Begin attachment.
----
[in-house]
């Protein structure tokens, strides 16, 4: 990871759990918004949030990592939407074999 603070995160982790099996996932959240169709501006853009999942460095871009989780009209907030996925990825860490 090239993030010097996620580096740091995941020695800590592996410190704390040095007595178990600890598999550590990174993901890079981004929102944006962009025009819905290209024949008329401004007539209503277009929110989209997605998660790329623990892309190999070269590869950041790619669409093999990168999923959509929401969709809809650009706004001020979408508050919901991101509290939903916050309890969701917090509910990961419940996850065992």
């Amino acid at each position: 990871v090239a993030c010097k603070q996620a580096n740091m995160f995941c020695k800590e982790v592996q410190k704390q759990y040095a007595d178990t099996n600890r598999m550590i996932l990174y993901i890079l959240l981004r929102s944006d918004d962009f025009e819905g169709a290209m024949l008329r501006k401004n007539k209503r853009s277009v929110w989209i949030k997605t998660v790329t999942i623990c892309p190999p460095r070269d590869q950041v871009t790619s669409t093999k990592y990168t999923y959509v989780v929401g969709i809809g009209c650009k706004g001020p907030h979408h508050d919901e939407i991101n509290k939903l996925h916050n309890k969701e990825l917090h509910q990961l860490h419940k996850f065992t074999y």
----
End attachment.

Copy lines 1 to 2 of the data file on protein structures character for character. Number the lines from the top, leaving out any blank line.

[in-house]
């Protein structure tokens, strides 16, 4: 990871759990918004949030990592939407074999 603070995160982790099996996932959240169709501006853009999942460095871009989780009209907030996925990825860490 090239993030010097996620580096740091995941020695800590592996410190704390040095007595178990600890598999550590990174993901890079981004929102944006962009025009819905290209024949008329401004007539209503277009929110989209997605998660790329623990892309190999070269590869950041790619669409093999990168999923959509929401969709809809650009706004001020979408508050919901991101509290939903916050309890969701917090509910990961419940996850065992």